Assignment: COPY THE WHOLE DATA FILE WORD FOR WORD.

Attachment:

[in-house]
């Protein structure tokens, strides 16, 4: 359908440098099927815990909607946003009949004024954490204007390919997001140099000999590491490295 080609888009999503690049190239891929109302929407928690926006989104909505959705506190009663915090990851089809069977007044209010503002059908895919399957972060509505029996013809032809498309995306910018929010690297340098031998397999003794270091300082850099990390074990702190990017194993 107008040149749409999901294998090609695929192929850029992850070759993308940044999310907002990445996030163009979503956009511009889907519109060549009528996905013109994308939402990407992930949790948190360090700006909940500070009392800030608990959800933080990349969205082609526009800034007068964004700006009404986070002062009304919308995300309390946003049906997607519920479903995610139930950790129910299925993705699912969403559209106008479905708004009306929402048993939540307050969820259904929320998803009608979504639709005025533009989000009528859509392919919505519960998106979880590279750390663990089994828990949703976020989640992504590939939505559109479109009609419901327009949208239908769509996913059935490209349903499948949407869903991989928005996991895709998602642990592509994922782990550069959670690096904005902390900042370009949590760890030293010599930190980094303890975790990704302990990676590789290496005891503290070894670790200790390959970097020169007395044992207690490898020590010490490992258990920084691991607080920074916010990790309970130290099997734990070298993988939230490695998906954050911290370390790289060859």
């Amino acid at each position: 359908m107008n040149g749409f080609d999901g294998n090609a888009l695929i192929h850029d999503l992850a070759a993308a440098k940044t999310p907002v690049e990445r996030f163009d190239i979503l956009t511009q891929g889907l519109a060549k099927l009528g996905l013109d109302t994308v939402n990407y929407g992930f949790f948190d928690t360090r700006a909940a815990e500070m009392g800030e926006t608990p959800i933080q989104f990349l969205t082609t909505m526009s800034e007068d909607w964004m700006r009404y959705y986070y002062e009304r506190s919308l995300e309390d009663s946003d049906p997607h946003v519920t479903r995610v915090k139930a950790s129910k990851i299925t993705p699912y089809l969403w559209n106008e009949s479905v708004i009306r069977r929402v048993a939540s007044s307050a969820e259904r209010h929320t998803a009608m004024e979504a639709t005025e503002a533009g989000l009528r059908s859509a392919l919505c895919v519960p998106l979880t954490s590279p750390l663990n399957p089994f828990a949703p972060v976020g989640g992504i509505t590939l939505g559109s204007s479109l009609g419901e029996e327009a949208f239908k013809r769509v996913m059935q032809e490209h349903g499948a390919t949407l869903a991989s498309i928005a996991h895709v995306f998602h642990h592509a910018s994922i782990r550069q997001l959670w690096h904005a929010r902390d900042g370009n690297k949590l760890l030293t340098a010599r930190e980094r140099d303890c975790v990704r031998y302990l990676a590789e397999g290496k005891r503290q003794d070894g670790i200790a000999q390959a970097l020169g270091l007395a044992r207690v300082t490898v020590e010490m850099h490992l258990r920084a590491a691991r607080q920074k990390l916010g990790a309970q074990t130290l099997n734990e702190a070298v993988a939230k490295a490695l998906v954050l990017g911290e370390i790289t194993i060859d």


[in-house]
């Protein structure tokens, strides 16, 4: 359908440098099927815990909607946003009949004024954490204007390919997001140099000999590491490295 080609888009999503690049190239891929109302929407928690926006989104909505959705506190009663915090990851089809069977007044209010503002059908895919399957972060509505029996013809032809498309995306910018929010690297340098031998397999003794270091300082850099990390074990702190990017194993 107008040149749409999901294998090609695929192929850029992850070759993308940044999310907002990445996030163009979503956009511009889907519109060549009528996905013109994308939402990407992930949790948190360090700006909940500070009392800030608990959800933080990349969205082609526009800034007068964004700006009404986070002062009304919308995300309390946003049906997607519920479903995610139930950790129910299925993705699912969403559209106008479905708004009306929402048993939540307050969820259904929320998803009608979504639709005025533009989000009528859509392919919505519960998106979880590279750390663990089994828990949703976020989640992504590939939505559109479109009609419901327009949208239908769509996913059935490209349903499948949407869903991989928005996991895709998602642990592509994922782990550069959670690096904005902390900042370009949590760890030293010599930190980094303890975790990704302990990676590789290496005891503290070894670790200790390959970097020169007395044992207690490898020590010490490992258990920084691991607080920074916010990790309970130290099997734990070298993988939230490695998906954050911290370390790289060859």
């Amino acid at each position: 359908m107008n040149g749409f080609d999901g294998n090609a888009l695929i192929h850029d999503l992850a070759a993308a440098k940044t999310p907002v690049e990445r996030f163009d190239i979503l956009t511009q891929g889907l519109a060549k099927l009528g996905l013109d109302t994308v939402n990407y929407g992930f949790f948190d928690t360090r700006a909940a815990e500070m009392g800030e926006t608990p959800i933080q989104f990349l969205t082609t909505m526009s800034e007068d909607w964004m700006r009404y959705y986070y002062e009304r506190s919308l995300e309390d009663s946003d049906p997607h946003v519920t479903r995610v915090k139930a950790s129910k990851i299925t993705p699912y089809l969403w559209n106008e009949s479905v708004i009306r069977r929402v048993a939540s007044s307050a969820e259904r209010h929320t998803a009608m004024e979504a639709t005025e503002a533009g989000l009528r059908s859509a392919l919505c895919v519960p998106l979880t954490s590279p750390l663990n399957p089994f828990a949703p972060v976020g989640g992504i509505t590939l939505g559109s204007s479109l009609g419901e029996e327009a949208f239908k013809r769509v996913m059935q032809e490209h349903g499948a390919t949407l869903a991989s498309i928005a996991h895709v995306f998602h642990h592509a910018s994922i782990r550069q997001l959670w690096h904005a929010r902390d900042g370009n690297k949590l760890l030293t340098a010599r930190e980094r140099d303890c975790v990704r031998y302990l990676a590789e397999g290496k005891r503290q003794d070894g670790i200790a000999q390959a970097l020169g270091l007395a044992r207690v300082t490898v020590e010490m850099h490992l258990r920084a590491a691991r607080q920074k990390l916010g990790a309970q074990t130290l099997n734990e702190a070298v993988a939230k490295a490695l998906v954050l990017g911290e370390i790289t194993i060859d």